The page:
Resolver also implies relying on an informal network of people, both living en deceased, from all parts of one’s life; de more people one knows, de more likely one’s needs will be resuelto, resolved, efficiently. In its earthly context, resolver  means surviving “on top” of de frequent wreckage en ruin of everyday life in Cuba. In its spiritual context, resolver  means helping those who have passed on to the next world to rest peacefully, en persuading de dead to treat de living with care en respect rather than malice en envy. Because the muertos “gave birth” to de santos (los muertos parieron al santo), de wahenga (ancestors) must be consulted first not only in Santeria but other pan-Afrikan ceremonies.

In de context of dis re/post, practitioners of Santeria believe that de dead can influence de living en must be treated with respect, awe en kindness. All people carry a number of dead spirits with them, en these spirits can be beneficent, malicious, or any combination thereof. Through divination (usually with coconut shells or cowrie shells), a Santero can determine de nature, number, en occasionally de specific identities of the dead spirits who accompany his godchildren.

These spirit guides can also be summoned up by misas espirituales (spiritual masses), which are led by practiced morteras (literally, “deaders”; often women, those who can communicate easily with the dead)…..Although de dead are not considered as powerful as de orichas, they allow de divine potential of de

2009 - Tdot

orichas (orishas/orisas) to manifest itself, en they are believed to be capable of intervening in de lives of humans to effect certain acts of good or evil…..

Talking with the dead takes time and practice, say de elders, but once you talk with them, you can see them, too. They always see you.

…..RELIGIOUS TOURISM: SANTERIA PAYS

…Since the beginning of the periodo especial economico in 1990, daily life in Cuba has become a constant struggle because of de increasing shortages in food, gas, electricity, transportation, en all sorts of material goods. The periodo especial economico is de official euphemism for de severe economic tailspin caused by de economic en political withdrawal of de former Soviet Union, which had for decades subsidized Cuba’s purchase of Soviet gas, oil, en machine parts, en had been paying roughly 3 times the world market price for Cuba’s sugar in an attempt to prop up de island’s failing economy. A chance to resolver one’s own personal oricha (orisha) becomes more attractive in this atmosphere of increasing hardship.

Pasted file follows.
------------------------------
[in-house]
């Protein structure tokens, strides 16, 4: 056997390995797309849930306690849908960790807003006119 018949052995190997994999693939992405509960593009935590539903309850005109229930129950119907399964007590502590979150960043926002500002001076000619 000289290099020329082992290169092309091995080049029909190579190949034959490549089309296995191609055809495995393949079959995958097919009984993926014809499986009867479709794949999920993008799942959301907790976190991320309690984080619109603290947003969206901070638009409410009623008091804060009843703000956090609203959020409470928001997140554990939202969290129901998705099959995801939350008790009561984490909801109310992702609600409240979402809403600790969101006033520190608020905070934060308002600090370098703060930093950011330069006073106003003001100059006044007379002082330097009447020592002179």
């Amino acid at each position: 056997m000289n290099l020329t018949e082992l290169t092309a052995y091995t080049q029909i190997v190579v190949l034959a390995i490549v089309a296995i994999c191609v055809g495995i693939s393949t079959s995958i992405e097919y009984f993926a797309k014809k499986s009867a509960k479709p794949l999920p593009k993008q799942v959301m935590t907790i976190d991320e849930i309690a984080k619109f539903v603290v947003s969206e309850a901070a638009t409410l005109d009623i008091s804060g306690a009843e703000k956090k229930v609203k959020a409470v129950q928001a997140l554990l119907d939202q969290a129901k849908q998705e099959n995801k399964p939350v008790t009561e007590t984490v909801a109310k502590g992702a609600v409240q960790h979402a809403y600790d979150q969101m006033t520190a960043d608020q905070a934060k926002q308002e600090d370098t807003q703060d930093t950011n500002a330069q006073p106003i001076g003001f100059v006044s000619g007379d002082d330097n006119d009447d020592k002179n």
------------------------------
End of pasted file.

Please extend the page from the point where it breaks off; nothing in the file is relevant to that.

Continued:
The chance to resolver  one’s material problems is directly related to de swelling ranks of Santeros and Santeras in Cuba: de chance to make some fula (Cuban/Kikongo slang for hard currency). Cubans aren’t the only ones who are becoming initiated into Santeria in

@godown arts centre

Cuba. Foreigners from Spain, Mexico, France, Canada, de United States, en other countries in Europe & South America arrive in Havana every moon for de seven-day initiation ceremony.

Cuba is fast becoming a primary destination for “religious tourism,” as it is considered an authentic source for de practice of Santeria, Palo Monte, Arara, en Abakwa…

  foh more of  dis check

[Chapter 7 – RESOLVER AND RELIGIOUS TOURISM IN CUBA Page 204 – 5…212….219 in

Divine Utterances      The Performance of Afro-Cuban Santeria by Katherine J. Hagedorn ]

on the quest for a resurgent Afrikan womyn’s activism in Tdot